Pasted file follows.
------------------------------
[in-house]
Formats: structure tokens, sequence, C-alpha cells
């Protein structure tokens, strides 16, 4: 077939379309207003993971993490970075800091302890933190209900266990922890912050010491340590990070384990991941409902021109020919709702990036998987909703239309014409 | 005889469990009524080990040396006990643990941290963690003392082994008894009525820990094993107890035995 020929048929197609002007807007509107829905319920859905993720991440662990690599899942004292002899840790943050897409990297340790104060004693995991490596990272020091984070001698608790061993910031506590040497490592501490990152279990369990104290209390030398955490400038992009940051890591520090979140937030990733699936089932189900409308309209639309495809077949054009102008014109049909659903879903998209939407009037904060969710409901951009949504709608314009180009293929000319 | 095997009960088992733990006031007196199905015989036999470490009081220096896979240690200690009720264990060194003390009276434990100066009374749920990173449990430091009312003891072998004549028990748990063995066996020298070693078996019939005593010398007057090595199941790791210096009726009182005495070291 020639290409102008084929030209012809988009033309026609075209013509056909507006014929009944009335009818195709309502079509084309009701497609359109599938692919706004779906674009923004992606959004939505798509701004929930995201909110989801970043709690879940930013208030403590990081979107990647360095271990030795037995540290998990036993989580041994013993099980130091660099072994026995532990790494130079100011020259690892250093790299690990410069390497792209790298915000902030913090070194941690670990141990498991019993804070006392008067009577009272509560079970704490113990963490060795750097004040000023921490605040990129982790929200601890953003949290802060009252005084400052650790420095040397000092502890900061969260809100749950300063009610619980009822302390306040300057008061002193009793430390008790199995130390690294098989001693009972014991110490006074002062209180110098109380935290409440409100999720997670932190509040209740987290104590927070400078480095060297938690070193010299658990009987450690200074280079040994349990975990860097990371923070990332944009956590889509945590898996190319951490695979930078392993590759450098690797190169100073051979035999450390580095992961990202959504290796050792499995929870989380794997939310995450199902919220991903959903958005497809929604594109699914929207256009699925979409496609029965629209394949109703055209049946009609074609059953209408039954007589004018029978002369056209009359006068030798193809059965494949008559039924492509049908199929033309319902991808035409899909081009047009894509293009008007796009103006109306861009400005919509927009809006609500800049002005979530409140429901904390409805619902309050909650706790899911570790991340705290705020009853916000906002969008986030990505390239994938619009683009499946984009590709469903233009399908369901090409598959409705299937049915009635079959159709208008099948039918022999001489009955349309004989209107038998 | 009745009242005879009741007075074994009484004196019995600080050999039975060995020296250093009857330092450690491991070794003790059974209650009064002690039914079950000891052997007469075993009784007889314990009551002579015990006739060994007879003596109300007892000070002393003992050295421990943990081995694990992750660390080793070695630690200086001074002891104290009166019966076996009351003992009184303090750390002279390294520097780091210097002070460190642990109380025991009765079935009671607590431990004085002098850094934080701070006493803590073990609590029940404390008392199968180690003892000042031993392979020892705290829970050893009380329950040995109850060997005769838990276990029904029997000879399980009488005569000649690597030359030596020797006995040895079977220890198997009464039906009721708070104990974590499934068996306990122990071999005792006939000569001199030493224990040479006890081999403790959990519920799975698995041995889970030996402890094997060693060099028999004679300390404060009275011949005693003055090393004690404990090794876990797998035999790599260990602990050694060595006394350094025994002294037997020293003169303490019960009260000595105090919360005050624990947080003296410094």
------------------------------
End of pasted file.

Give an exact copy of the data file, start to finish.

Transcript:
[in-house]
Formats: structure tokens, sequence, C-alpha cells
């Protein structure tokens, strides 16, 4: 077939379309207003993971993490970075800091302890933190209900266990922890912050010491340590990070384990991941409902021109020919709702990036998987909703239309014409 | 005889469990009524080990040396006990643990941290963690003392082994008894009525820990094993107890035995 020929048929197609002007807007509107829905319920859905993720991440662990690599899942004292002899840790943050897409990297340790104060004693995991490596990272020091984070001698608790061993910031506590040497490592501490990152279990369990104290209390030398955490400038992009940051890591520090979140937030990733699936089932189900409308309209639309495809077949054009102008014109049909659903879903998209939407009037904060969710409901951009949504709608314009180009293929000319 | 095997009960088992733990006031007196199905015989036999470490009081220096896979240690200690009720264990060194003390009276434990100066009374749920990173449990430091009312003891072998004549028990748990063995066996020298070693078996019939005593010398007057090595199941790791210096009726009182005495070291 020639290409102008084929030209012809988009033309026609075209013509056909507006014929009944009335009818195709309502079509084309009701497609359109599938692919706004779906674009923004992606959004939505798509701004929930995201909110989801970043709690879940930013208030403590990081979107990647360095271990030795037995540290998990036993989580041994013993099980130091660099072994026995532990790494130079100011020259690892250093790299690990410069390497792209790298915000902030913090070194941690670990141990498991019993804070006392008067009577009272509560079970704490113990963490060795750097004040000023921490605040990129982790929200601890953003949290802060009252005084400052650790420095040397000092502890900061969260809100749950300063009610619980009822302390306040300057008061002193009793430390008790199995130390690294098989001693009972014991110490006074002062209180110098109380935290409440409100999720997670932190509040209740987290104590927070400078480095060297938690070193010299658990009987450690200074280079040994349990975990860097990371923070990332944009956590889509945590898996190319951490695979930078392993590759450098690797190169100073051979035999450390580095992961990202959504290796050792499995929870989380794997939310995450199902919220991903959903958005497809929604594109699914929207256009699925979409496609029965629209394949109703055209049946009609074609059953209408039954007589004018029978002369056209009359006068030798193809059965494949008559039924492509049908199929033309319902991808035409899909081009047009894509293009008007796009103006109306861009400005919509927009809006609500800049002005979530409140429901904390409805619902309050909650706790899911570790991340705290705020009853916000906002969008986030990505390239994938619009683009499946984009590709469903233009399908369901090409598959409705299937049915009635079959159709208008099948039918022999001489009955349309004989209107038998 | 009745009242005879009741007075074994009484004196019995600080050999039975060995020296250093009857330092450690491991070794003790059974209650009064002690039914079950000891052997007469075993009784007889314990009551002579015990006739060994007879003596109300007892000070002393003992050295421990943990081995694990992750660390080793070695630690200086001074002891104290009166019966076996009351003992009184303090750390002279390294520097780091210097002070460190642990109380025991009765079935009671607590431990004085002098850094934080701070006493803590073990609590029940404390008392199968180690003892000042031993392979020892705290829970050893009380329950040995109850060997005769838990276990029904029997000879399980009488005569000649690597030359030596020797006995040895079977220890198997009464039906009721708070104990974590499934068996306990122990071999005792006939000569001199030493224990040479006890081999403790959990519920799975698995041995889970030996402890094997060693060099028999004679300390404060009275011949005693003055090393004690404990090794876990797998035999790599260990602990050694060595006394350094025994002294037997020293003169303490019960009260000595105090919360005050624990947080003296410094």